Simon Marks, a freelance journalist who often reports for VOA, was stripped of his passport and cellphone at Ethiopia’s Bole International airport Monday while traveling to cover elections in the Tigray region.
Marks is one of at least four journalists who were barred from boarding the flight in Addis Ababa.
“I made it through security, but when I got to the gate there were two plainclothed security officials flanked by people in uniform belonging to the National Intelligence Security Service of Ethiopia. They were asking me who I was, why I was traveling there,” Marks told VOA via WhatsApp.
At Bole Airport this morning in Addis Ababa, three local reporters, myself, and other members of the public boarding a flight to Mekele were prevented from traveling by National Intelligence and Security Service. Phones and laptops confiscated, social media accounts scrutinized.
— Simon Marks (@MarksSimon) September 7, 2020
Marks, along with three journalists who work for Ethiopia’s Awlo news site, were traveling to Mekele to cover elections in Tigray that the federal government has deemed illegal.
National elections, scheduled to take place last month, were postponed in March due to concerns about the COVID-19 pandemic. But in defiance of the order, the Tigray region announced that it would be holding elections for its regional parliament this week.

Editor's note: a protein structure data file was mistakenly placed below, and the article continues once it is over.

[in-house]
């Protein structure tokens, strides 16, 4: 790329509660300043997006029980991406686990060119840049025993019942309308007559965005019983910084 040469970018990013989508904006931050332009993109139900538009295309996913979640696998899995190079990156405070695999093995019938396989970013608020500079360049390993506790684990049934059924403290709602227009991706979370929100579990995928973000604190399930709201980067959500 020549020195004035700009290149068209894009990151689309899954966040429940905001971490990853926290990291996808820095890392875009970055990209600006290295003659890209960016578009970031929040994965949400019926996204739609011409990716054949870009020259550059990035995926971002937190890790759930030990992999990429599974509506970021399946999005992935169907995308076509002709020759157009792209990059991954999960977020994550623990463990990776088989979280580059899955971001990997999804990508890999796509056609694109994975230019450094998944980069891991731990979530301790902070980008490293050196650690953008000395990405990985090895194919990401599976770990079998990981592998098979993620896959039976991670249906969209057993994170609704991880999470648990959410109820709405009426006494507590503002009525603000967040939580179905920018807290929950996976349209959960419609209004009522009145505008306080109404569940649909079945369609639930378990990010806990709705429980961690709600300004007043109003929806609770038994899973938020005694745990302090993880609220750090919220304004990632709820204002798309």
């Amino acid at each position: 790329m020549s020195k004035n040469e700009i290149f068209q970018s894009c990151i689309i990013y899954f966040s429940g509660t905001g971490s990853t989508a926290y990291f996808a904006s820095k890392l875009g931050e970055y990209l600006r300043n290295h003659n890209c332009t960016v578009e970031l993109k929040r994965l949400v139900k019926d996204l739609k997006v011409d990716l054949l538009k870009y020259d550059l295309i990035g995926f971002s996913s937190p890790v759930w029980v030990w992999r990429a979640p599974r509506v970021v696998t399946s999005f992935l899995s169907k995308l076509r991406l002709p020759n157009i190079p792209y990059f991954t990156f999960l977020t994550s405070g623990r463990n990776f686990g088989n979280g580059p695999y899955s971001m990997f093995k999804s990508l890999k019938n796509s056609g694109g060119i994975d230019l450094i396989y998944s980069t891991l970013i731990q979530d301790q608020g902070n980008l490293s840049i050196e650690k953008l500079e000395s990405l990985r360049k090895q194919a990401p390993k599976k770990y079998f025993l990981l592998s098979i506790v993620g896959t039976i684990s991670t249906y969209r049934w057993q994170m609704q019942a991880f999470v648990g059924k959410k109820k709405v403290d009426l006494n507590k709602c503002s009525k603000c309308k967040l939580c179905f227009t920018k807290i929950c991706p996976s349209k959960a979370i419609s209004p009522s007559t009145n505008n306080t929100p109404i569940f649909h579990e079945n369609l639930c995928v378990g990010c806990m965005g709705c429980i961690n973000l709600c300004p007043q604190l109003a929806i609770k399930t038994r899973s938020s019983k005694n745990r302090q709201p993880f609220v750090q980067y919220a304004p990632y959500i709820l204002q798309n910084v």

Marks said the security officers at the airport made it clear that the controversial elections were the reason they were stopping him.
“They… were also looking at social media posts and previous articles I had written,” he said.
Marks said security officials kept his passport, press card, residency card, and cellphone and gave no indication how he might retrieve them.
“There was nothing else to do but leave the airport,” Marks said.
In a statement released shortly after the incident, Ethiopia’s Foreign Correspondents’ Association condemned the actions.
“We urge Ethiopia’s federal authorities not to undermine the significant steps taken to increase media freedom over the past two years by attempting to police what journalists can or cannot report,” the statement read.
#ETHIOPIA FOREIGN CORREPONDENTS’ ASSOCIATION
CONDEMNS FEDERAL GOVERNMENT BLOCKING,
HARASSMENT OF JOURNALISTS SEEKING TO REPORT ON#TigrayElection2020 #Ethiopia #PressFreedom@CPJAfrica @AmnestyEARO @PMEthiopia pic.twitter.com/FE6a6PTaXr
— Dawit Endeshaw (@dendeshaw) September 7, 2020
Reuters reported that a total of twelve people, including the four journalists, were barred from boarding the flight to Mekele Monday.
An estimated three million people may vote in the September 9 Tigray region polls, which the federal government has deemed unconstitutional and has vowed not to recognize.
The federal government has not announced a date for national elections to be held.